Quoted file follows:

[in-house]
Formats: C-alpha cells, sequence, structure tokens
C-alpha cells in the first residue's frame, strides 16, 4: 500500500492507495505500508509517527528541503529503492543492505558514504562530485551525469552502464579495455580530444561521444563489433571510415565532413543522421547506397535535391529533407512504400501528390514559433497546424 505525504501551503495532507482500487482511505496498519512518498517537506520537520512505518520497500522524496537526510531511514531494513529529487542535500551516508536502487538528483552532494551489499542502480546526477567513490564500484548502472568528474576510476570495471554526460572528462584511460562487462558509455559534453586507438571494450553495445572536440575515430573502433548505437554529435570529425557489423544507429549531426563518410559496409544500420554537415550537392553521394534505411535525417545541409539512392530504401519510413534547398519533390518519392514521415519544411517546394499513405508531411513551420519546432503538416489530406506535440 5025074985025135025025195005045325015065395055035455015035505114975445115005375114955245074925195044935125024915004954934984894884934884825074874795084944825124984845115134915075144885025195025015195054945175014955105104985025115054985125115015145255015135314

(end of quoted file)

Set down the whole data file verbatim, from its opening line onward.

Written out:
[in-house]
Formats: C-alpha cells, sequence, structure tokens
C-alpha cells in the first residue's frame, strides 16, 4: 500500500492507495505500508509517527528541503529503492543492505558514504562530485551525469552502464579495455580530444561521444563489433571510415565532413543522421547506397535535391529533407512504400501528390514559433497546424 505525504501551503495532507482500487482511505496498519512518498517537506520537520512505518520497500522524496537526510531511514531494513529529487542535500551516508536502487538528483552532494551489499542502480546526477567513490564500484548502472568528474576510476570495471554526460572528462584511460562487462558509455559534453586507438571494450553495445572536440575515430573502433548505437554529435570529425557489423544507429549531426563518410559496409544500420554537415550537392553521394534505411535525417545541409539512392530504401519510413534547398519533390518519392514521415519544411517546394499513405508531411513551420519546432503538416489530406506535440 5025074985025135025025195005045325015065395055035455015035505114975445115005375114955245074925195044935125024915004954934984894884934884825074874795084944825124984845115134915075144885025195025015195054945175014955105104985025115054985125115015145255015135314